Caption: Henry Miller, 1940, photo by Carl Van Vechten (U.S. Library of Congress)
One of the most famous self-actualization decisions in contemporary literature is, perhaps, that of Henry Miller. He didn’t decide to be a writer until the 1930s, when he was nearly middle-aged. But after that, he refused to retreat a single pace from that decision, living the artist’s life from then on, surviving more on his charm and his wits than on any serious attempt to ever hold any job other than that of writer again. He symbolizes this in Tropic of Capricorn, when he describes the decision of his main character and narrator—who shares his name in what is a semi-fictional, partly autobiographical work—who walks out on his surreal job as a manager at the ‘Cosmodemonic Telegraph Company’ (Miller worked briefly in such a job for Western Union), never to return.
In On Where I’m Calling From, Raymond Carver recalls how he “tried to learn to write fast when I had the time”, while doing a variety of menial jobs that never seemed to pay enough to get him and his family to the end of the month. This is a genuine case of not being able to focus on self-actualization from the outset since Carver found himself a husband (to a sixteen-year-old girl) and father when he was barely nineteen. He supported his wife and newborn daughter, and the son who was born the following year, by working as a janitor, in a sawmill, as a delivery man, a hospital porter, a library assistant, an encyclopedia salesman, a textbook editor, and a service station attendant, among other low-paying jobs. His difficulty coping with this life led to his ever-worsening alcoholism.
Despite “writing fast” it took Carver thirteen years to turn out a slim—but absolutely incomparable—volume of prose called Will You Please Be Quiet, Please? He was, then, a writer for whom, one might argue, self-actualization really ended up being postponed by the stricture of his self-inflicted guilt, responsibility and feeling of inadequacy, that kept him focused on finding one ‘nowhere’ job after another to keep family, body and soul together, while a gradual decline into alcoholism ended up defeating the purpose of that focus too. But the writing lived on and—despite his not having his other more basic psychological demands under control—triumphed. Born in 1938, it wasn’t until this first book of short fiction was published in 1976 that he took stock of his life and gave up drinking, which had been largely responsible for the recent breakup of his marriage.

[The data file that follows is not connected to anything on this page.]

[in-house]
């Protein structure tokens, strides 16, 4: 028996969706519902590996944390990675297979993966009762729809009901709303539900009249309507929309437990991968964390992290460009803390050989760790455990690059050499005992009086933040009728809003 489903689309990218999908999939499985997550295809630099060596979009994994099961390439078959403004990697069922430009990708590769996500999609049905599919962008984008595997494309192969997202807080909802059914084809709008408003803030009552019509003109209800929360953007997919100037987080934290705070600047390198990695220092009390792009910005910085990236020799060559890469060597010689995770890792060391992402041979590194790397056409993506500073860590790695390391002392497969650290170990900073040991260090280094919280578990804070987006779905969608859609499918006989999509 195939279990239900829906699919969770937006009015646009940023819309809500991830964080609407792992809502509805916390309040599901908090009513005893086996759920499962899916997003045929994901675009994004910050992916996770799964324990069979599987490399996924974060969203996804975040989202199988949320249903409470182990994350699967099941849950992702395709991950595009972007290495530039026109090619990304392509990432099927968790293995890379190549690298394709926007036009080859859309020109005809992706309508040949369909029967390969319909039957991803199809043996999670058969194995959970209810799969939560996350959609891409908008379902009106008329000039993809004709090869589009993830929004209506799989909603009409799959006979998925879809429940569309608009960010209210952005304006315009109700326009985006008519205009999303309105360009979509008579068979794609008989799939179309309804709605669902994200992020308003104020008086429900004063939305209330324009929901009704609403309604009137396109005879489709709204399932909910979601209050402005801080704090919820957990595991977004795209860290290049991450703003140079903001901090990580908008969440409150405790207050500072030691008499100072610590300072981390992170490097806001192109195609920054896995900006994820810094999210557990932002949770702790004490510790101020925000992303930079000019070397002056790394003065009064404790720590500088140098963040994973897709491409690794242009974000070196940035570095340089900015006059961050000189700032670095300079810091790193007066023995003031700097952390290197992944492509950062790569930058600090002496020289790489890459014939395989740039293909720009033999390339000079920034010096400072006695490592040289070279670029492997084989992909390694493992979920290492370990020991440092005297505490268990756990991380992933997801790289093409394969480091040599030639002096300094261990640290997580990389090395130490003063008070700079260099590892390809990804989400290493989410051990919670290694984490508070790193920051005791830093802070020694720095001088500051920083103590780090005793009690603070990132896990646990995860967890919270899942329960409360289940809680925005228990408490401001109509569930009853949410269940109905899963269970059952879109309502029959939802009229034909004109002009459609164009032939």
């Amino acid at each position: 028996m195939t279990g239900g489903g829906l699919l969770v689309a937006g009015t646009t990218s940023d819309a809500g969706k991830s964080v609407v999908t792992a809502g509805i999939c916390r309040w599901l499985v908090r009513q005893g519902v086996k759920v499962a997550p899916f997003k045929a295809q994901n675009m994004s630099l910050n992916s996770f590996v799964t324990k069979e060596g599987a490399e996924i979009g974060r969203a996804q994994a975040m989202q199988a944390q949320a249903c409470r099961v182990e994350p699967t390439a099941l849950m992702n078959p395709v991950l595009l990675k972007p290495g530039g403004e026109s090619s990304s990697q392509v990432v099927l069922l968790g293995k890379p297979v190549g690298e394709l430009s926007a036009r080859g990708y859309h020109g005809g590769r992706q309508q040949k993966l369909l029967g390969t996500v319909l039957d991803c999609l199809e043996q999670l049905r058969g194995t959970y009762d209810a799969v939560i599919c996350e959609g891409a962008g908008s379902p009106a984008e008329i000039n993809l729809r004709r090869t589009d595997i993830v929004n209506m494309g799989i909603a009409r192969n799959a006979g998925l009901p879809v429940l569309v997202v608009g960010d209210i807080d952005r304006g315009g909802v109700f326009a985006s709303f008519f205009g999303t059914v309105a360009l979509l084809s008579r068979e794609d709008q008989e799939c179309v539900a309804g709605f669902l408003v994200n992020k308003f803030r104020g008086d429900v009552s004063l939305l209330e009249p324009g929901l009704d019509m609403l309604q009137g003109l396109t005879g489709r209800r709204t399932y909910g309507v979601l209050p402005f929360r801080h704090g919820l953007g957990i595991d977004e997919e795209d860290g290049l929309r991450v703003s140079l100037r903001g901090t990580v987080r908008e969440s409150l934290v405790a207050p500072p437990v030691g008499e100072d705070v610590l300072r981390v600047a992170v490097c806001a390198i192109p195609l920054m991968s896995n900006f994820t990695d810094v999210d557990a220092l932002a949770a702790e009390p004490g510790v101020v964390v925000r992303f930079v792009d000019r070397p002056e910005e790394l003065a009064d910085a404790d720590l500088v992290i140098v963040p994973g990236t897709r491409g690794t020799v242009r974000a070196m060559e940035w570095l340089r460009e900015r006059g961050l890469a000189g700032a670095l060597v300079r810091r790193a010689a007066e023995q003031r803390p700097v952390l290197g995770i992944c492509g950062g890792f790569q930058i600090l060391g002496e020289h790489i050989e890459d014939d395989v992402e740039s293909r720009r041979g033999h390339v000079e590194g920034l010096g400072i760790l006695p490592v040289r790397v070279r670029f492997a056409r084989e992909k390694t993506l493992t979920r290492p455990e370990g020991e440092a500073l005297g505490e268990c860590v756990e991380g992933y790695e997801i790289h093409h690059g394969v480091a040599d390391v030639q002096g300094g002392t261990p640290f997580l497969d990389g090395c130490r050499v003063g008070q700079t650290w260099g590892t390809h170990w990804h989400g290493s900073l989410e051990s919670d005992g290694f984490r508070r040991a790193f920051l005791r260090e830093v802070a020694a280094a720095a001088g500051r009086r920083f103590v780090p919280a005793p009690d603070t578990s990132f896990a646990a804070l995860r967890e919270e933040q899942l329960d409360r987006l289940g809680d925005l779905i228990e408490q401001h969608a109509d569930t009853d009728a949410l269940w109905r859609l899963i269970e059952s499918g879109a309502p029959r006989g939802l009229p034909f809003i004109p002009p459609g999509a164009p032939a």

Now living with poet Tess Gallagher, Carver created a new life for himself that bore no resemblance at all to the former one. This provided him with a brief but prolific eleven-year run in which he reached the level of recognition that his work deserved before dying at age fifty. In that single decade, besides teaching English at
, he also wrote and published four volumes of short stories and three collections of poetry, being awarded the Guggenheim Fellowship and the prestigious Mildred and Harold Strauss Living Award for his efforts. He was inducted into the Syracuse University of Arts and Letters in 1988, the last year of his life. American Academy